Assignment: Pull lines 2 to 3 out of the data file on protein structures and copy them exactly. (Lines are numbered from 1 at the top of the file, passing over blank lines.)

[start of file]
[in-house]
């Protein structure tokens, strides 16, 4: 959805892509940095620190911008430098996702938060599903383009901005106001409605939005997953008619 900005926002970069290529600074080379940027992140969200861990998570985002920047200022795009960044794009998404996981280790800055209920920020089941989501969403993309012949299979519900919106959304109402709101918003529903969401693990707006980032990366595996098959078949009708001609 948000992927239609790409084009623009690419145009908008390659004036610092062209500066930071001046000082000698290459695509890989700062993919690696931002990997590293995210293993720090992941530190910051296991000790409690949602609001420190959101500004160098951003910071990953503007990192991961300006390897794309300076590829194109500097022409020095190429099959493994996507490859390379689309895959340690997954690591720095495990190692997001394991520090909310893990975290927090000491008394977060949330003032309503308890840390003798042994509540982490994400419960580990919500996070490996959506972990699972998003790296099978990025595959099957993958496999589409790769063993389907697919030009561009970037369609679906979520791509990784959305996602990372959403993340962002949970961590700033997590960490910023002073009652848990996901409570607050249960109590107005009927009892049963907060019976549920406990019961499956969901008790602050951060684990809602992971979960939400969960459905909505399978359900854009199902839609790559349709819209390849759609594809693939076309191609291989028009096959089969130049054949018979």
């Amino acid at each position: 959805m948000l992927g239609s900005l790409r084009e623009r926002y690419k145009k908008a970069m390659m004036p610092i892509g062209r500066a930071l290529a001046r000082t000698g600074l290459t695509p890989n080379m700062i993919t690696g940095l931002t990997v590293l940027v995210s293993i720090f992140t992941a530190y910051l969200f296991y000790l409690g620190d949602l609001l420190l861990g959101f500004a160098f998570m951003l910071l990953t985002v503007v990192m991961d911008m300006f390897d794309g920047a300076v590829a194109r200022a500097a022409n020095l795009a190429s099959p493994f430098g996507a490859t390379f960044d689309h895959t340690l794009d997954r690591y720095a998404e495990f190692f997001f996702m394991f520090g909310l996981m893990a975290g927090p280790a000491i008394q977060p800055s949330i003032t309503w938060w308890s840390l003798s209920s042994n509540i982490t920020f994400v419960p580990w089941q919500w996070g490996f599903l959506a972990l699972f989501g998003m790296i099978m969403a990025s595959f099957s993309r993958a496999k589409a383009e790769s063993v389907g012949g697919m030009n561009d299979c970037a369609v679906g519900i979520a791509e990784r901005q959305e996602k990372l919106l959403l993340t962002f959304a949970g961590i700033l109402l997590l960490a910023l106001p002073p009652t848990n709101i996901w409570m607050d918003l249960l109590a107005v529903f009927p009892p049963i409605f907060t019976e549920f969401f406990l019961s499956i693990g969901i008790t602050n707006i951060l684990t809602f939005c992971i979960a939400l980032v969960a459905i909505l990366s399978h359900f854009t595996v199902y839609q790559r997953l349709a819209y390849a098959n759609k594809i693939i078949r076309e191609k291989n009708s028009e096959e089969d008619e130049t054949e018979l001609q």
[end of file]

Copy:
């Protein structure tokens, strides 16, 4: 959805892509940095620190911008430098996702938060599903383009901005106001409605939005997953008619 900005926002970069290529600074080379940027992140969200861990998570985002920047200022795009960044794009998404996981280790800055209920920020089941989501969403993309012949299979519900919106959304109402709101918003529903969401693990707006980032990366595996098959078949009708001609 948000992927239609790409084009623009690419145009908008390659004036610092062209500066930071001046000082000698290459695509890989700062993919690696931002990997590293995210293993720090992941530190910051296991000790409690949602609001420190959101500004160098951003910071990953503007990192991961300006390897794309300076590829194109500097022409020095190429099959493994996507490859390379689309895959340690997954690591720095495990190692997001394991520090909310893990975290927090000491008394977060949330003032309503308890840390003798042994509540982490994400419960580990919500996070490996959506972990699972998003790296099978990025595959099957993958496999589409790769063993389907697919030009561009970037369609679906979520791509990784959305996602990372959403993340962002949970961590700033997590960490910023002073009652848990996901409570607050249960109590107005009927009892049963907060019976549920406990019961499956969901008790602050951060684990809602992971979960939400969960459905909505399978359900854009199902839609790559349709819209390849759609594809693939076309191609291989028009096959089969130049054949018979």
């Amino acid at each position: 959805m948000l992927g239609s900005l790409r084009e623009r926002y690419k145009k908008a970069m390659m004036p610092i892509g062209r500066a930071l290529a001046r000082t000698g600074l290459t695509p890989n080379m700062i993919t690696g940095l931002t990997v590293l940027v995210s293993i720090f992140t992941a530190y910051l969200f296991y000790l409690g620190d949602l609001l420190l861990g959101f500004a160098f998570m951003l910071l990953t985002v503007v990192m991961d911008m300006f390897d794309g920047a300076v590829a194109r200022a500097a022409n020095l795009a190429s099959p493994f430098g996507a490859t390379f960044d689309h895959t340690l794009d997954r690591y720095a998404e495990f190692f997001f996702m394991f520090g909310l996981m893990a975290g927090p280790a000491i008394q977060p800055s949330i003032t309503w938060w308890s840390l003798s209920s042994n509540i982490t920020f994400v419960p580990w089941q919500w996070g490996f599903l959506a972990l699972f989501g998003m790296i099978m969403a990025s595959f099957s993309r993958a496999k589409a383009e790769s063993v389907g012949g697919m030009n561009d299979c970037a369609v679906g519900i979520a791509e990784r901005q959305e996602k990372l919106l959403l993340t962002f959304a949970g961590i700033l109402l997590l960490a910023l106001p002073p009652t848990n709101i996901w409570m607050d918003l249960l109590a107005v529903f009927p009892p049963i409605f907060t019976e549920f969401f406990l019961s499956i693990g969901i008790t602050n707006i951060l684990t809602f939005c992971i979960a939400l980032v969960a459905i909505l990366s399978h359900f854009t595996v199902y839609q790559r997953l349709a819209y390849a098959n759609k594809i693939i078949r076309e191609k291989n009708s028009e096959e089969d008619e130049t054949e018979l001609q």